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Compassion and the Femicides in Santa Teresa

April 9, 2010

I recently read an article in The Week about human compassion and our ability to comprehend mass suffering. The article is and excerpt from the book The Hidden Brain by Shankar Vedantam. It recounts the story of a dog that was lost in the Pacific Ocean on the oil tanker Insinko 1907 when a fire broke out and the crew abandoned the vessel. When word of the incident got out, it captured the imaginations and tugged at the heartstrings of people everywhere. Soon after, checks started showing up (some as much as $5,000) from animal lovers around the world to help fund a rescue effort. The U.S. Coast Guard, the Marines, along with various fishing vessels joined in the effort. The Humane Society contributed $48,000 to help locate and rescue this one dog. This was 2002. Eight years earlier, the same world that showed so much compassion for a dog lost at sea had sat idly by while 800,000 people were slaughtered in Rwanda.

The point of this is not that humans are evil or that our compassion is misguided. It’s that our ability to feel compassion for something depends on our ability to visualize it. In the book Made to Stick, Chip and Dan Heath’s lay out six principle reasons why some memes stick in our minds better than others: Simple, Concrete, Emotional, Unexpected, Credible, Stories.

These are the characteristics that evoke human emotion, that generate sympathy.  And, I would add, to create actionable sympathy—that is, to persuade someone to actually do something about the sympathy they feel (e.g. donate to a cause)— people must feel they can make a tangible difference, that there is hope for the cause.  You see many of these principles at work in the television commercials for sponsoring starving African children. Although millions are starving, they typically focus on one child and make it simple for you to understand—one dollar a day feeds this one child.

Similarly, the dog on an oil tanker lost at sea is a tangible image. It’s concrete. It’s simple. I can easily picture it. I understand the story: fire breaks out, one dog, one boat. And it’s emotional. On the other hand, 800,000 people slaughtered in Rwanda is not simple or concrete. Rwanda is a country that, before the genocide, most people had never heard of. They didn’t know what it looked like or what the people there looked like. And 800,000 is not a story. It’s a number, not a narrative, and abstract number at that; most people can’t grasp 800,000, have no concept what that looks like. Even when you delve into the story behind the genocide, it’s complicated, a feud going back hundreds of years. Were the Tutsi killing Hutus or vice versa? Who is the good guy? Who is to blame? What can be done?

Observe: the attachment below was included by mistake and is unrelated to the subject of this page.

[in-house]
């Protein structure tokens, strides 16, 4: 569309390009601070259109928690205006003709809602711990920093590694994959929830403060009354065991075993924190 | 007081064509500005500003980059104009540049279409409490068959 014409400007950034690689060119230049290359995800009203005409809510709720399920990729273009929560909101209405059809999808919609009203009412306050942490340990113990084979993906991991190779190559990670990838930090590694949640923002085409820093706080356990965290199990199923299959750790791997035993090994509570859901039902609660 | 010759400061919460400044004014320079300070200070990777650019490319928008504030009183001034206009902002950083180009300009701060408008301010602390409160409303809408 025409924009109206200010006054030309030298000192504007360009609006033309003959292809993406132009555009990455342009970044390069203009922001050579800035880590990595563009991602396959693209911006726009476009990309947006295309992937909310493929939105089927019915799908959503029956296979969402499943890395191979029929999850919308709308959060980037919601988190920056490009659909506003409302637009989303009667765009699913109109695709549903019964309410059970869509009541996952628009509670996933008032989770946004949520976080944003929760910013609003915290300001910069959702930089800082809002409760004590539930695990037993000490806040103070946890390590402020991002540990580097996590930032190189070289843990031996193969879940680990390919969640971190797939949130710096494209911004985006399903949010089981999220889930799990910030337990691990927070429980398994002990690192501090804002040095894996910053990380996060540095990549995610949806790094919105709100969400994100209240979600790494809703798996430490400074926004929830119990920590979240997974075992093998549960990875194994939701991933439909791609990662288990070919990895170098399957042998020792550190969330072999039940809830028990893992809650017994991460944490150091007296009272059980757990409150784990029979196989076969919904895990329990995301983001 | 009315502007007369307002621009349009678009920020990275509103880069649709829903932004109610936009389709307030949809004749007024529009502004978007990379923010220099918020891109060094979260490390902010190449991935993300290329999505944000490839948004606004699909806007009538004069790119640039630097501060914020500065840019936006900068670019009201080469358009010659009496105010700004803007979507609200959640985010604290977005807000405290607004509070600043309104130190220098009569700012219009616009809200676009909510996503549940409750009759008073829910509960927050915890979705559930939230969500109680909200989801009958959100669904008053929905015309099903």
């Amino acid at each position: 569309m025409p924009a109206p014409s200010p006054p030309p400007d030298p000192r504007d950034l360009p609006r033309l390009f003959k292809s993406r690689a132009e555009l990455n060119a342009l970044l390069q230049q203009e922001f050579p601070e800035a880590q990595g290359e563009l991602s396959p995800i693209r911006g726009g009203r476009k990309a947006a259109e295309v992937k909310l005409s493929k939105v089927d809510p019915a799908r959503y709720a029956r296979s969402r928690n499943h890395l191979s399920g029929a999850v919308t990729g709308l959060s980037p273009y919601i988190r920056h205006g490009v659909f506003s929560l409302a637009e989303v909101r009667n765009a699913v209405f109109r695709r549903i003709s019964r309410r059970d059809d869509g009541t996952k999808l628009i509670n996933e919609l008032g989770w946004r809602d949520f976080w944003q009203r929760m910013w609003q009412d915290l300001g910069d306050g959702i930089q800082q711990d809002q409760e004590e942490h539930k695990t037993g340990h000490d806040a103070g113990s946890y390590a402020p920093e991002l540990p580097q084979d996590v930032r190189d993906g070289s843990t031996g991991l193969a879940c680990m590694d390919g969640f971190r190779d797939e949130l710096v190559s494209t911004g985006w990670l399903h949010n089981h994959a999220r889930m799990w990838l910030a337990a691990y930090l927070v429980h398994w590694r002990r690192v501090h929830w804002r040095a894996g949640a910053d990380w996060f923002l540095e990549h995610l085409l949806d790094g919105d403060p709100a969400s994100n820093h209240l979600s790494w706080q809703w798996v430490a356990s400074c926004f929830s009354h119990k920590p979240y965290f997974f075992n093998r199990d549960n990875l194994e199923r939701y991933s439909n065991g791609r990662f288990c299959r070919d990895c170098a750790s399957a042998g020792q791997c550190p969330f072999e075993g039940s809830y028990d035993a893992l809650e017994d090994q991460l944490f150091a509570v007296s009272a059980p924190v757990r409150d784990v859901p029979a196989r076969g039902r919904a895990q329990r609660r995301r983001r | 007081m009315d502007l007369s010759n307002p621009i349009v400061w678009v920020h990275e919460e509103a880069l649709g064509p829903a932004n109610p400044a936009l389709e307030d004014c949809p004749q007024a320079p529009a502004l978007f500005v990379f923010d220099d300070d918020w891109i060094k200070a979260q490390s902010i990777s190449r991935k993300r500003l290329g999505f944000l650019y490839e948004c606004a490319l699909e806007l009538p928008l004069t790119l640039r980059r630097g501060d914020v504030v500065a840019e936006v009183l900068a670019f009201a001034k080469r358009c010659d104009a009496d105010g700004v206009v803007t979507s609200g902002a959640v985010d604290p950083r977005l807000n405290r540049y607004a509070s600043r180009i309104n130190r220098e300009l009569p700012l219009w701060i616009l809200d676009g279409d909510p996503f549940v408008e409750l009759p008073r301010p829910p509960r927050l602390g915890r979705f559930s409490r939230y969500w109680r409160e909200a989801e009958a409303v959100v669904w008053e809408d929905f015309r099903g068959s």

The axis around which the world of 2666 spins is the town of Santa Teresa, the literary stand-in for Juarez, Mexico. Juarez has been dubbed “the murder capital of the world.” In the past two decades, drug-trade-related violence in northern Mexico has claimed 20,000 lives by one estimate. More specifically, in and around Juarez, over four hundred young women and girls have been brutally raped, murdered, and sometimes mutilated since 1993. Most of those crimes remain unsolved.

What I found most shocking as I read more about the murders is that I had heard nothing of them before (although now that I’m digging, there have been a few movies made about the topic, starring the likes of Minnie Driver, Jennifer Lopez and Antonio Banderas). I knew that the Mexican drug gangs were getting more violent, had heard stories of severed heads being rolled onto the floors of night clubs and other intimidation tactics employed by gangs, but not of the violence against women in Juarez.

This may stem from all kinds of problems with the mainstream U.S. media, but it also relates to my earlier point about what generates compassion. Like Rwanda, hundreds of women being murdered in a small town south of the border is terrible but not tangible. It’s actually quite hard to believe. And it certainly is not simple. It is a story that lies at the crossroads of geopolitics, the drug war, sociopathic behavior, social justice, economics, sexual predators, abuse, immigration and globalization. There is no simple box to put this in, no one-liner elevator pitch.

I can’t speak to Bolaño’s intent when it comes to “The Part About The Crimes.” I heard that he started this novel with the intention of writing a science fiction story, but as he started to write about the murders, they just took over. Perhaps it was nothing more than a literary gravity–I can see the murders growing in size and importance, overwhelming Bolaño as he wrote the story like they do us when we read it. But whether it was his main intent or not, what “The Part About The Crimes” does is make the murders in Juarez painfully concrete. By cataloging them with the precision of a coroner’s report, he gives each single murder a place, when possible a name and a face. The victims are no longer statistics–they become people, individuals. Whatever one knows about the Juarez murders, after reading “The Part About the Crimes” they will not be soon forgotten. Whether there is any hope, the hope that is necessary to spur action, that’s another matter. 2666 doesn’t leave much room for hope.

“There’s no end to it, is there, Juan de Dios?”

“No end, no end,” answered Juan de Dios.  [p532]

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